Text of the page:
At the same time, it will – I hope – provide a fresh and interesting interpretation. The story of 1821 is in many ways a very complicated story. I think that is one reason why we tend to fixate on the heroes – because they make it all much more simple to understand. In fact, it took place across many different regions, in fits and starts. There was a failed beginning, for one thing, under Alexandros Ypsilantis. Also, the Greeks were facing defeat in the face by the summer of 1827 and would not have won their freedom without allied support. Yet what does this also mean? That for six years the Greeks – at least of the Morea, the islands and some parts of Rumeli – had already held out for far longer than anyone in Europe had imagined they could back in 1821. That endurance, that stamina – to use the phrase now much in vogue – that resilience of Greek society strikes me as the key element and the one that fascinated me the most.

You recently spoke about forms of justice during the Greek Revolution. What’s the most important thing that you would say about that topic to a citizen that is sometimes suspicious about their country’s judicial institutions? Can we trace the so-called misfortunes of modern Greece to the beginnings of the Greek state or is that not the case at all?

Institutions are unfashionable – state institutions above all: Few people fall in love with institutions. What I think the history of 1821 shows us is what a society looks like when it is between institutions – when old institutions have ceased to function and new ones have not yet come into being. The Ottoman state had collapsed; the new state of the Bavarian monarchy had not yet been imagined. Was that vacuum a preferable state of affairs? Ask the peasants of central Rumeli, who were at the mercy of whichever “oplarchigos” and whichever band of armed men held power at the moment. The work of constructing judicial institutions was hard and after 1821 it lagged behind the more glamorous and public business of establishing the other two branches of government. Between the texts of revolutionary constitutions and the realities of what justice meant there was, in the 1820s, a vast gap and it is this that interests me as a historian.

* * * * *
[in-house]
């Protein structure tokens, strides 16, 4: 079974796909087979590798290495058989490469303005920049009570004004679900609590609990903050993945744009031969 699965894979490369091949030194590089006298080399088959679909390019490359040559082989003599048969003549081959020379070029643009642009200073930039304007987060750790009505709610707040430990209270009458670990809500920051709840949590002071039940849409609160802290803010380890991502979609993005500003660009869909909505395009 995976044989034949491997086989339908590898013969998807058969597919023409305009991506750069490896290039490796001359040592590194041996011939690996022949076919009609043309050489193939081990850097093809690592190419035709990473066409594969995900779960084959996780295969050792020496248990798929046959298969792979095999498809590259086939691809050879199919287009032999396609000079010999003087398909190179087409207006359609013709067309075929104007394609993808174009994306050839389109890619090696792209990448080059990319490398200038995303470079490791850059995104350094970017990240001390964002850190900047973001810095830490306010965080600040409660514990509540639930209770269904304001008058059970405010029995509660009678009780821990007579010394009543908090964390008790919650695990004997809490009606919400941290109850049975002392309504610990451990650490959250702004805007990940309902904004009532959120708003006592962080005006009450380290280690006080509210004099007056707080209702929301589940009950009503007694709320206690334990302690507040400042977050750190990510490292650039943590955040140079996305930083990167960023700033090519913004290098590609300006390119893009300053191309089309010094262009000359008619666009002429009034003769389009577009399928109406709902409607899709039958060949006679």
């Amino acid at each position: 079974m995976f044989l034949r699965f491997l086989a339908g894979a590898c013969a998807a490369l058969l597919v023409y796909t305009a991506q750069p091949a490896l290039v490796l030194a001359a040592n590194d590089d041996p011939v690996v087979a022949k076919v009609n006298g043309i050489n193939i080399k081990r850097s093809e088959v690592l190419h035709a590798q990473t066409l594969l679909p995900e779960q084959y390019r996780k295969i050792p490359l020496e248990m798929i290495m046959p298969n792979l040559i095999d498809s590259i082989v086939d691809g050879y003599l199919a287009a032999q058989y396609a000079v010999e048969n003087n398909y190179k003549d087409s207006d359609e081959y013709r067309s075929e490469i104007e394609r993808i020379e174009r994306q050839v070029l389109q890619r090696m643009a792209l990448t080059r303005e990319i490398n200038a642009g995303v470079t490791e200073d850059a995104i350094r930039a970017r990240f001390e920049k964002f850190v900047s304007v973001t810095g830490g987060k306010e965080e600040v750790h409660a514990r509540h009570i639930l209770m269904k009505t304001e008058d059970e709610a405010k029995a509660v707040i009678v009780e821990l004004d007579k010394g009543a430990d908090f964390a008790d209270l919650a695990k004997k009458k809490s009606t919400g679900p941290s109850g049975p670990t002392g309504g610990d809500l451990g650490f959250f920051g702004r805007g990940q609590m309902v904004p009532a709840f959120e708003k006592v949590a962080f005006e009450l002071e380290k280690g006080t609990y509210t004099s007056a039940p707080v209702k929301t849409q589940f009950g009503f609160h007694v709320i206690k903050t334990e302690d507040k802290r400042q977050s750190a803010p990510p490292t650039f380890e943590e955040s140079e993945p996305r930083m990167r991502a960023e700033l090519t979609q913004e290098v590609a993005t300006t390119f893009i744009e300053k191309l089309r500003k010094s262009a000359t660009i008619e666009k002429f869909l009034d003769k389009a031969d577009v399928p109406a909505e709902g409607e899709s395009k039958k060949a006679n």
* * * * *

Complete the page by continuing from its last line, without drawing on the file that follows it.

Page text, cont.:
In 2022 Greece will commemorate the unfortunate end of the Greco-Turkish War of 1919-22. What kind of reflection would you, as a historian, like to see then, given that the commemorated event will be one of loss, not victory?